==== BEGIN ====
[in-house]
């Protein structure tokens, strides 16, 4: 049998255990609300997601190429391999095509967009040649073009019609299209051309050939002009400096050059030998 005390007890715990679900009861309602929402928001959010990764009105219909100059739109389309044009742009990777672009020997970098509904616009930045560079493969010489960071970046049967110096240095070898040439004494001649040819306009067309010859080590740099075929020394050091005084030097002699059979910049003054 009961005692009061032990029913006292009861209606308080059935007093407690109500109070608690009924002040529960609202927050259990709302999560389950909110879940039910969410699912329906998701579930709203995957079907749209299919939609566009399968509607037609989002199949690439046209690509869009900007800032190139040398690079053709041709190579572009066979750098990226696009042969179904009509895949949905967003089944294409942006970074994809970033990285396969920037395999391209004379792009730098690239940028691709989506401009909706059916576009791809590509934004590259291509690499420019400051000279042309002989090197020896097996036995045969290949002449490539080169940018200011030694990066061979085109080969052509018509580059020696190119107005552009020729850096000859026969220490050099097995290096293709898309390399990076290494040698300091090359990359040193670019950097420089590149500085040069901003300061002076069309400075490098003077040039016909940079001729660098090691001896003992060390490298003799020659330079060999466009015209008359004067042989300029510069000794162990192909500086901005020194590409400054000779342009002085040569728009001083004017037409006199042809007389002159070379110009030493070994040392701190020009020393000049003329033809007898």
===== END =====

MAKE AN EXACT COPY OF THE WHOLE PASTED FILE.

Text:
[in-house]
């Protein structure tokens, strides 16, 4: 049998255990609300997601190429391999095509967009040649073009019609299209051309050939002009400096050059030998 005390007890715990679900009861309602929402928001959010990764009105219909100059739109389309044009742009990777672009020997970098509904616009930045560079493969010489960071970046049967110096240095070898040439004494001649040819306009067309010859080590740099075929020394050091005084030097002699059979910049003054 009961005692009061032990029913006292009861209606308080059935007093407690109500109070608690009924002040529960609202927050259990709302999560389950909110879940039910969410699912329906998701579930709203995957079907749209299919939609566009399968509607037609989002199949690439046209690509869009900007800032190139040398690079053709041709190579572009066979750098990226696009042969179904009509895949949905967003089944294409942006970074994809970033990285396969920037395999391209004379792009730098690239940028691709989506401009909706059916576009791809590509934004590259291509690499420019400051000279042309002989090197020896097996036995045969290949002449490539080169940018200011030694990066061979085109080969052509018509580059020696190119107005552009020729850096000859026969220490050099097995290096293709898309390399990076290494040698300091090359990359040193670019950097420089590149500085040069901003300061002076069309400075490098003077040039016909940079001729660098090691001896003992060390490298003799020659330079060999466009015209008359004067042989300029510069000794162990192909500086901005020194590409400054000779342009002085040569728009001083004017037409006199042809007389002159070379110009030493070994040392701190020009020393000049003329033809007898």